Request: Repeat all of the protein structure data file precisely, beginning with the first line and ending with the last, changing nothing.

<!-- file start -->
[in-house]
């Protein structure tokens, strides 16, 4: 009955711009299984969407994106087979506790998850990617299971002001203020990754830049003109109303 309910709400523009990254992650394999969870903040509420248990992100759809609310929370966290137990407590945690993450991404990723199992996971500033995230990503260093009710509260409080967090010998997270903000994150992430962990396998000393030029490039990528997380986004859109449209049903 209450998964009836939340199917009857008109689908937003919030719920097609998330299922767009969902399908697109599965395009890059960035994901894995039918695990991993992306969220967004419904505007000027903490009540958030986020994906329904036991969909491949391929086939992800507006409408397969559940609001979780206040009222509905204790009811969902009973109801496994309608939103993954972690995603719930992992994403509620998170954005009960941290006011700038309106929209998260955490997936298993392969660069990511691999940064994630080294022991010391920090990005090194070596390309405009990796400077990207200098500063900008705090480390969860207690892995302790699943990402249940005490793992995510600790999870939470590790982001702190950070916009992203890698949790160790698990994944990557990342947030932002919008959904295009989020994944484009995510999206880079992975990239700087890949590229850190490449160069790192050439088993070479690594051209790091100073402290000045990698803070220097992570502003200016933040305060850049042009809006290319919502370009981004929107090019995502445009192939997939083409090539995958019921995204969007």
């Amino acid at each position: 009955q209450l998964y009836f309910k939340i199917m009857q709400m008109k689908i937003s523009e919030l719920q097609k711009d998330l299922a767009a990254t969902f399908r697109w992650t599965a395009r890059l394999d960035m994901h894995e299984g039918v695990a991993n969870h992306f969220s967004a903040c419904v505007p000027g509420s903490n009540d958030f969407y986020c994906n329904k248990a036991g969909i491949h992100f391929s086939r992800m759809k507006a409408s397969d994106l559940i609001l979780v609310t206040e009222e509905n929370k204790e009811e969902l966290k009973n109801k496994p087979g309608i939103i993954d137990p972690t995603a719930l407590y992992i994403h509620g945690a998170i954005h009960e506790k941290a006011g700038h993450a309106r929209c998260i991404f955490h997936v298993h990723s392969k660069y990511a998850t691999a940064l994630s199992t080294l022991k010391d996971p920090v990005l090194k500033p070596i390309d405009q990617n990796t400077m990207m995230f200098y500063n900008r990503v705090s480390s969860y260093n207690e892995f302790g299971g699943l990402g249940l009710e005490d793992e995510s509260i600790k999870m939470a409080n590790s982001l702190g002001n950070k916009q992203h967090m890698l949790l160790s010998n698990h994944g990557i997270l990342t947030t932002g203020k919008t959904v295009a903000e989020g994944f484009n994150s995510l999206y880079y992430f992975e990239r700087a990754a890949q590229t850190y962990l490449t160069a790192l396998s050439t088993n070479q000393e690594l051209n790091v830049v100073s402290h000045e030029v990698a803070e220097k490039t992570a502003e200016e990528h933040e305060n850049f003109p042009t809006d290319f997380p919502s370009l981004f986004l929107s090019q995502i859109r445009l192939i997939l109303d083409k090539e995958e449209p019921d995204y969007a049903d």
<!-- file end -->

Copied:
[in-house]
């Protein structure tokens, strides 16, 4: 009955711009299984969407994106087979506790998850990617299971002001203020990754830049003109109303 309910709400523009990254992650394999969870903040509420248990992100759809609310929370966290137990407590945690993450991404990723199992996971500033995230990503260093009710509260409080967090010998997270903000994150992430962990396998000393030029490039990528997380986004859109449209049903 209450998964009836939340199917009857008109689908937003919030719920097609998330299922767009969902399908697109599965395009890059960035994901894995039918695990991993992306969220967004419904505007000027903490009540958030986020994906329904036991969909491949391929086939992800507006409408397969559940609001979780206040009222509905204790009811969902009973109801496994309608939103993954972690995603719930992992994403509620998170954005009960941290006011700038309106929209998260955490997936298993392969660069990511691999940064994630080294022991010391920090990005090194070596390309405009990796400077990207200098500063900008705090480390969860207690892995302790699943990402249940005490793992995510600790999870939470590790982001702190950070916009992203890698949790160790698990994944990557990342947030932002919008959904295009989020994944484009995510999206880079992975990239700087890949590229850190490449160069790192050439088993070479690594051209790091100073402290000045990698803070220097992570502003200016933040305060850049042009809006290319919502370009981004929107090019995502445009192939997939083409090539995958019921995204969007």
């Amino acid at each position: 009955q209450l998964y009836f309910k939340i199917m009857q709400m008109k689908i937003s523009e919030l719920q097609k711009d998330l299922a767009a990254t969902f399908r697109w992650t599965a395009r890059l394999d960035m994901h894995e299984g039918v695990a991993n969870h992306f969220s967004a903040c419904v505007p000027g509420s903490n009540d958030f969407y986020c994906n329904k248990a036991g969909i491949h992100f391929s086939r992800m759809k507006a409408s397969d994106l559940i609001l979780v609310t206040e009222e509905n929370k204790e009811e969902l966290k009973n109801k496994p087979g309608i939103i993954d137990p972690t995603a719930l407590y992992i994403h509620g945690a998170i954005h009960e506790k941290a006011g700038h993450a309106r929209c998260i991404f955490h997936v298993h990723s392969k660069y990511a998850t691999a940064l994630s199992t080294l022991k010391d996971p920090v990005l090194k500033p070596i390309d405009q990617n990796t400077m990207m995230f200098y500063n900008r990503v705090s480390s969860y260093n207690e892995f302790g299971g699943l990402g249940l009710e005490d793992e995510s509260i600790k999870m939470a409080n590790s982001l702190g002001n950070k916009q992203h967090m890698l949790l160790s010998n698990h994944g990557i997270l990342t947030t932002g203020k919008t959904v295009a903000e989020g994944f484009n994150s995510l999206y880079y992430f992975e990239r700087a990754a890949q590229t850190y962990l490449t160069a790192l396998s050439t088993n070479q000393e690594l051209n790091v830049v100073s402290h000045e030029v990698a803070e220097k490039t992570a502003e200016e990528h933040e305060n850049f003109p042009t809006d290319f997380p919502s370009l981004f986004l929107s090019q995502i859109r445009l192939i997939l109303d083409k090539e995958e449209p019921d995204y969007a049903d």